Monday, April 03, 2006

'If you have to go, the way you go is a big deal'

So says Art Buchwald, one of my favorite writers and grandfathers of political snark. He's talking of death, of course, because he is dying. But he's doing it in style; skip the dialysis, bring on the Mickey Dees.

He's in a select circle. One that, oddly enough, is also dying: the old school newsie commentator. Royko, Ivins, Buchwald, and to a lesser extent, Vidal and Vonnegut, all cynical idealists, dedicated their lives to chronicling failures and foibles of both the influential and everyday American. All of them heroes of my youth, voices unique, unbound and unafraid. One could argue that folks like Anna Quindlen, Maureen Dowd and even Krugman are their heirs apparent, but I wouldn't.

Don't get me wrong: Quindlen's One True Thing is so forthright and poignant that I couldn't dare read it today, and could barely stay dry-eyed the first three times. Dowd eviscerates with words so barbed they might be outlawed in some countries. And Krugman is a master, though predominantly in economics.

But always, always, these writers bring gloves before the duel, dressed in their Sunday finery and seeming to share a wink before the big show.

Like the WWF of writing, or, unfortunately, today's Senate: you sense, somewhere deep down inside, the animosity cloaks camaradarie and it's really all just a big fakeout. Contrast that with Royko, scrapping for every bit of work, gouging into the sides of Chicago's politicos like an oversized burr. He might've hit the bigtime, but he wasn't one to hobnob with the bigwigs.

No nicknames for him (unlike Dowd's pet names from both Presidents Bush). No quarter, either. Curmudgeonly, sometimes downright nasty, Royko refused to work for magnate Rupert Murdoch. "No self-respecting fish would be wrapped in a Murdoch paper," he said, leaving to write for the Chicago Tribune after Murdoch bought The Sun-Times.

Born later than Vonnegut and Buchwald, Royko was too young to enlist in WWII. But he shared with those two veterans the same literary fearlessness and straight-shooting nature. Oddly enough, their female counterpart, Molly Ivins, is neither really of their era nor from an early life of hardscrabble existence. Yet Ivins shares their infectous love of serious writing dipped in humor and the confrontational audacity necessary to bring the high and mighty down a few notches.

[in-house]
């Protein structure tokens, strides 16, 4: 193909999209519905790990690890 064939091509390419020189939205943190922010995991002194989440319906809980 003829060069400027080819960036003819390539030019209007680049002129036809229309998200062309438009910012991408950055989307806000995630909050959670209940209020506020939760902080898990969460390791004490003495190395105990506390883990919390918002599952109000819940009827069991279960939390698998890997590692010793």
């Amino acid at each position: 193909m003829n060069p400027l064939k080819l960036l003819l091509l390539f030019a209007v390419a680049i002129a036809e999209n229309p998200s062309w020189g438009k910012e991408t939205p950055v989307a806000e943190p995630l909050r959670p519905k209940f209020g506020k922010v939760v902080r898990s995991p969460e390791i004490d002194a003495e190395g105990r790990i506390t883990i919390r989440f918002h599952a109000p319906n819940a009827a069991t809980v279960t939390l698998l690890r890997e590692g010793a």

I often wonder what separates these laureates of the newspaper era from their successors, just as overall subsequent generations are removed from the Greatest Generation. Were the ethics that different then? Have the rules changed, and are politesse, elbow-rubbing and social climbing more important than getting the story right? Tiny thread, yes, but a connection runs through them that's lacking in our present world. Ever the cynical idealist, I half-believe that locating, underscoring and somehow eliminating those differences will be enough to reanimate and focus a club that's now more exclusive and exclusionary than illuminating and expansive. The cynical part of me knows at the same time it's impossible. We'll see no more of their ilk, for whatever reasons. Certainly there are plenty, most having to do with keeping a paycheck and career.

As Art Buchwald prepares to meet death with the same irascible affection he embraced both his life and his calling, we're not just ruminating on the loss of this amazingly talented and dedicated writer, but the impending demise of his chosen field.

Would that his literary scions not go so gently into that night.
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